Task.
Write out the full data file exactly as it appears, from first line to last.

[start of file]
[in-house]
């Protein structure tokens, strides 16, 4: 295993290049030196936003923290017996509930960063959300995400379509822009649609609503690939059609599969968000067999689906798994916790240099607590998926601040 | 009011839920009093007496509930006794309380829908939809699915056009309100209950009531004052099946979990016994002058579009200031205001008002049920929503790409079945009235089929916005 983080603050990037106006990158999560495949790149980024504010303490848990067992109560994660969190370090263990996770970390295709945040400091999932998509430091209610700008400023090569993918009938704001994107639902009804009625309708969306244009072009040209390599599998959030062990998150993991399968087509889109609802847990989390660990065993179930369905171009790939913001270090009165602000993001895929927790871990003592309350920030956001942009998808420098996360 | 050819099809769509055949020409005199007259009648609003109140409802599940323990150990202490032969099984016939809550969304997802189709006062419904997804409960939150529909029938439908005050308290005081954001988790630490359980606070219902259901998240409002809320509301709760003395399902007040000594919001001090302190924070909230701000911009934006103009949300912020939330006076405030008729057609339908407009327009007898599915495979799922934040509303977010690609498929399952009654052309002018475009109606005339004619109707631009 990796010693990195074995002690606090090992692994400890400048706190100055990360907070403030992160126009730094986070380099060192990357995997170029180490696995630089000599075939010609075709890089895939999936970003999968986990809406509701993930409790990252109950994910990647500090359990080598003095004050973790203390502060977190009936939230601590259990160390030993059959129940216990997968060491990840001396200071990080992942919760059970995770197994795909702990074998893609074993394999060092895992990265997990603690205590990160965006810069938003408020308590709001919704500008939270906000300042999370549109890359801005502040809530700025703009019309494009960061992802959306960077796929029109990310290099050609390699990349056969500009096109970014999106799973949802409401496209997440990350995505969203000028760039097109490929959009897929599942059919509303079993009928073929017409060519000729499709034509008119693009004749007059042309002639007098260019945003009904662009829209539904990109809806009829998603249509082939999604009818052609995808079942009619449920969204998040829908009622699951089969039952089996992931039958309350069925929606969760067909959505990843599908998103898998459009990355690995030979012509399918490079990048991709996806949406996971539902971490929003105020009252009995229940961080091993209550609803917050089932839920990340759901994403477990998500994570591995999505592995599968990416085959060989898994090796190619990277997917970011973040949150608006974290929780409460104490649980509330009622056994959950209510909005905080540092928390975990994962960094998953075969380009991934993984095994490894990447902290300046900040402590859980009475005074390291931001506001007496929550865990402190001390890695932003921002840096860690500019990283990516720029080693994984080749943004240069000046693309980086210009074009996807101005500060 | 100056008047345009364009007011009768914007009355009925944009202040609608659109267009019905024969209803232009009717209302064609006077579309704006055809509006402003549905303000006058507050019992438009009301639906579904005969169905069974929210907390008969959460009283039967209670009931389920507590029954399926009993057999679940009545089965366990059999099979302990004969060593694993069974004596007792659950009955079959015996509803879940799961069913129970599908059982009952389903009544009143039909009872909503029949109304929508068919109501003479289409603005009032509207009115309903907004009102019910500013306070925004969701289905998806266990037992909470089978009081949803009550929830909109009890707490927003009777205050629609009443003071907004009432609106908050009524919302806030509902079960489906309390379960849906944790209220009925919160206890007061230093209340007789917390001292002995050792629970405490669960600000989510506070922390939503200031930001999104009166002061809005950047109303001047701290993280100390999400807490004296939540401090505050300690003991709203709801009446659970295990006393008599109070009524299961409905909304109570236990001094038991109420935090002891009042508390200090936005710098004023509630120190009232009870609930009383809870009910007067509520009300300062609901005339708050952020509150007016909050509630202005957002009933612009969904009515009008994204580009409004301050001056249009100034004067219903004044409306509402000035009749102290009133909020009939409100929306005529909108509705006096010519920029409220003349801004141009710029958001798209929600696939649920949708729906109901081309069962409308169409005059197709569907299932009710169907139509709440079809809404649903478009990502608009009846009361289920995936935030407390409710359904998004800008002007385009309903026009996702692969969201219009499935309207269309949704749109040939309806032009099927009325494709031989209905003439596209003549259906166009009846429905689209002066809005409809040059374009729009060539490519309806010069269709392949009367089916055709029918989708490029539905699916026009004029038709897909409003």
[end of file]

[in-house]
């Protein structure tokens, strides 16, 4: 295993290049030196936003923290017996509930960063959300995400379509822009649609609503690939059609599969968000067999689906798994916790240099607590998926601040 | 009011839920009093007496509930006794309380829908939809699915056009309100209950009531004052099946979990016994002058579009200031205001008002049920929503790409079945009235089929916005 983080603050990037106006990158999560495949790149980024504010303490848990067992109560994660969190370090263990996770970390295709945040400091999932998509430091209610700008400023090569993918009938704001994107639902009804009625309708969306244009072009040209390599599998959030062990998150993991399968087509889109609802847990989390660990065993179930369905171009790939913001270090009165602000993001895929927790871990003592309350920030956001942009998808420098996360 | 050819099809769509055949020409005199007259009648609003109140409802599940323990150990202490032969099984016939809550969304997802189709006062419904997804409960939150529909029938439908005050308290005081954001988790630490359980606070219902259901998240409002809320509301709760003395399902007040000594919001001090302190924070909230701000911009934006103009949300912020939330006076405030008729057609339908407009327009007898599915495979799922934040509303977010690609498929399952009654052309002018475009109606005339004619109707631009 990796010693990195074995002690606090090992692994400890400048706190100055990360907070403030992160126009730094986070380099060192990357995997170029180490696995630089000599075939010609075709890089895939999936970003999968986990809406509701993930409790990252109950994910990647500090359990080598003095004050973790203390502060977190009936939230601590259990160390030993059959129940216990997968060491990840001396200071990080992942919760059970995770197994795909702990074998893609074993394999060092895992990265997990603690205590990160965006810069938003408020308590709001919704500008939270906000300042999370549109890359801005502040809530700025703009019309494009960061992802959306960077796929029109990310290099050609390699990349056969500009096109970014999106799973949802409401496209997440990350995505969203000028760039097109490929959009897929599942059919509303079993009928073929017409060519000729499709034509008119693009004749007059042309002639007098260019945003009904662009829209539904990109809806009829998603249509082939999604009818052609995808079942009619449920969204998040829908009622699951089969039952089996992931039958309350069925929606969760067909959505990843599908998103898998459009990355690995030979012509399918490079990048991709996806949406996971539902971490929003105020009252009995229940961080091993209550609803917050089932839920990340759901994403477990998500994570591995999505592995599968990416085959060989898994090796190619990277997917970011973040949150608006974290929780409460104490649980509330009622056994959950209510909005905080540092928390975990994962960094998953075969380009991934993984095994490894990447902290300046900040402590859980009475005074390291931001506001007496929550865990402190001390890695932003921002840096860690500019990283990516720029080693994984080749943004240069000046693309980086210009074009996807101005500060 | 100056008047345009364009007011009768914007009355009925944009202040609608659109267009019905024969209803232009009717209302064609006077579309704006055809509006402003549905303000006058507050019992438009009301639906579904005969169905069974929210907390008969959460009283039967209670009931389920507590029954399926009993057999679940009545089965366990059999099979302990004969060593694993069974004596007792659950009955079959015996509803879940799961069913129970599908059982009952389903009544009143039909009872909503029949109304929508068919109501003479289409603005009032509207009115309903907004009102019910500013306070925004969701289905998806266990037992909470089978009081949803009550929830909109009890707490927003009777205050629609009443003071907004009432609106908050009524919302806030509902079960489906309390379960849906944790209220009925919160206890007061230093209340007789917390001292002995050792629970405490669960600000989510506070922390939503200031930001999104009166002061809005950047109303001047701290993280100390999400807490004296939540401090505050300690003991709203709801009446659970295990006393008599109070009524299961409905909304109570236990001094038991109420935090002891009042508390200090936005710098004023509630120190009232009870609930009383809870009910007067509520009300300062609901005339708050952020509150007016909050509630202005957002009933612009969904009515009008994204580009409004301050001056249009100034004067219903004044409306509402000035009749102290009133909020009939409100929306005529909108509705006096010519920029409220003349801004141009710029958001798209929600696939649920949708729906109901081309069962409308169409005059197709569907299932009710169907139509709440079809809404649903478009990502608009009846009361289920995936935030407390409710359904998004800008002007385009309903026009996702692969969201219009499935309207269309949704749109040939309806032009099927009325494709031989209905003439596209003549259906166009009846429905689209002066809005409809040059374009729009060539490519309806010069269709392949009367089916055709029918989708490029539905699916026009004029038709897909409003």